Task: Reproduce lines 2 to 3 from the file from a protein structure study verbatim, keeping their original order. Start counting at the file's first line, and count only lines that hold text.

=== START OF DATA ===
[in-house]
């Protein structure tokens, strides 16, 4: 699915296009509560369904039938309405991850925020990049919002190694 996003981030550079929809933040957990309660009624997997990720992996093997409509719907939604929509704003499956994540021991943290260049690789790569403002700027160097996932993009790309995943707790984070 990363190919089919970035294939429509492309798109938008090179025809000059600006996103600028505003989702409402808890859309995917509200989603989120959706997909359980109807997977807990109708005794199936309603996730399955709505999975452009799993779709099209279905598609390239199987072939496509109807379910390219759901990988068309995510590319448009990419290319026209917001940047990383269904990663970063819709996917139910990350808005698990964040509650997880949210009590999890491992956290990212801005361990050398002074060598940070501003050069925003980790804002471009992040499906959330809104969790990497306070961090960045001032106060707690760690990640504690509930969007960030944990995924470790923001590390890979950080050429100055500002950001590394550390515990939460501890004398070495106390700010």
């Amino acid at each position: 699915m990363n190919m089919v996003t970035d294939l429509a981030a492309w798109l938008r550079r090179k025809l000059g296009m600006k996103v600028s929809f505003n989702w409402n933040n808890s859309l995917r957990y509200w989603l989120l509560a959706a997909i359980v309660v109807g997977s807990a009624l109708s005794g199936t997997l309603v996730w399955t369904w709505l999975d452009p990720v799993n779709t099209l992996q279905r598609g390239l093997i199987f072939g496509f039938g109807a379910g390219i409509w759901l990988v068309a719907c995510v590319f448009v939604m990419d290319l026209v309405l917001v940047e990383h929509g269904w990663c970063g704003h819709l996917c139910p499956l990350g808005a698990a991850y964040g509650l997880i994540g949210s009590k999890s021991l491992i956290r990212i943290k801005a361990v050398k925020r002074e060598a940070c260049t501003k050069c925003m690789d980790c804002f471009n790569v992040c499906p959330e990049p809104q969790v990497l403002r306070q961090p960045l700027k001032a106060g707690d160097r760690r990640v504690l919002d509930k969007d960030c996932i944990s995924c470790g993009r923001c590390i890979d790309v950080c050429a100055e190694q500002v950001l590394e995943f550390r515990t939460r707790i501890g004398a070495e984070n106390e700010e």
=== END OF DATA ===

């Protein structure tokens, strides 16, 4: 699915296009509560369904039938309405991850925020990049919002190694 996003981030550079929809933040957990309660009624997997990720992996093997409509719907939604929509704003499956994540021991943290260049690789790569403002700027160097996932993009790309995943707790984070 990363190919089919970035294939429509492309798109938008090179025809000059600006996103600028505003989702409402808890859309995917509200989603989120959706997909359980109807997977807990109708005794199936309603996730399955709505999975452009799993779709099209279905598609390239199987072939496509109807379910390219759901990988068309995510590319448009990419290319026209917001940047990383269904990663970063819709996917139910990350808005698990964040509650997880949210009590999890491992956290990212801005361990050398002074060598940070501003050069925003980790804002471009992040499906959330809104969790990497306070961090960045001032106060707690760690990640504690509930969007960030944990995924470790923001590390890979950080050429100055500002950001590394550390515990939460501890004398070495106390700010």
């Amino acid at each position: 699915m990363n190919m089919v996003t970035d294939l429509a981030a492309w798109l938008r550079r090179k025809l000059g296009m600006k996103v600028s929809f505003n989702w409402n933040n808890s859309l995917r957990y509200w989603l989120l509560a959706a997909i359980v309660v109807g997977s807990a009624l109708s005794g199936t997997l309603v996730w399955t369904w709505l999975d452009p990720v799993n779709t099209l992996q279905r598609g390239l093997i199987f072939g496509f039938g109807a379910g390219i409509w759901l990988v068309a719907c995510v590319f448009v939604m990419d290319l026209v309405l917001v940047e990383h929509g269904w990663c970063g704003h819709l996917c139910p499956l990350g808005a698990a991850y964040g509650l997880i994540g949210s009590k999890s021991l491992i956290r990212i943290k801005a361990v050398k925020r002074e060598a940070c260049t501003k050069c925003m690789d980790c804002f471009n790569v992040c499906p959330e990049p809104q969790v990497l403002r306070q961090p960045l700027k001032a106060g707690d160097r760690r990640v504690l919002d509930k969007d960030c996932i944990s995924c470790g993009r923001c590390i890979d790309v950080c050429a100055e190694q500002v950001l590394e995943f550390r515990t939460r707790i501890g004398a070495e984070n106390e700010e």